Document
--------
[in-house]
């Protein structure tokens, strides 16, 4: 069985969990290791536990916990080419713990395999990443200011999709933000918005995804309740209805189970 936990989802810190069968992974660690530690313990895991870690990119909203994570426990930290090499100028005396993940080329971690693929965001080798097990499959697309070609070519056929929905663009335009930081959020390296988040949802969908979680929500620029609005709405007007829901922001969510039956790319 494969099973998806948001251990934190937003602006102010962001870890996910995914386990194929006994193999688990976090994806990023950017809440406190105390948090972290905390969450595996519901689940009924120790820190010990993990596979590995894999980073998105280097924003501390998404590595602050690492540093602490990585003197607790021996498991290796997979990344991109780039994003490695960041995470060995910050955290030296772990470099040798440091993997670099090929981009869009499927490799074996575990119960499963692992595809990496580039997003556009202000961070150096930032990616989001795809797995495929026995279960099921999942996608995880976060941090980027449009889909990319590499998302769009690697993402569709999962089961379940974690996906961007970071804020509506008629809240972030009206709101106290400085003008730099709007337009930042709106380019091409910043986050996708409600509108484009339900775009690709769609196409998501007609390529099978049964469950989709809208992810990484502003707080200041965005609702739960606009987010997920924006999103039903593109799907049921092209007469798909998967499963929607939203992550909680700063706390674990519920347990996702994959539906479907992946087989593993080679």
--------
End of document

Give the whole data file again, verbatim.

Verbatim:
[in-house]
């Protein structure tokens, strides 16, 4: 069985969990290791536990916990080419713990395999990443200011999709933000918005995804309740209805189970 936990989802810190069968992974660690530690313990895991870690990119909203994570426990930290090499100028005396993940080329971690693929965001080798097990499959697309070609070519056929929905663009335009930081959020390296988040949802969908979680929500620029609005709405007007829901922001969510039956790319 494969099973998806948001251990934190937003602006102010962001870890996910995914386990194929006994193999688990976090994806990023950017809440406190105390948090972290905390969450595996519901689940009924120790820190010990993990596979590995894999980073998105280097924003501390998404590595602050690492540093602490990585003197607790021996498991290796997979990344991109780039994003490695960041995470060995910050955290030296772990470099040798440091993997670099090929981009869009499927490799074996575990119960499963692992595809990496580039997003556009202000961070150096930032990616989001795809797995495929026995279960099921999942996608995880976060941090980027449009889909990319590499998302769009690697993402569709999962089961379940974690996906961007970071804020509506008629809240972030009206709101106290400085003008730099709007337009930042709106380019091409910043986050996708409600509108484009339900775009690709769609196409998501007609390529099978049964469950989709809208992810990484502003707080200041965005609702739960606009987010997920924006999103039903593109799907049921092209007469798909998967499963929607939203992550909680700063706390674990519920347990996702994959539906479907992946087989593993080679």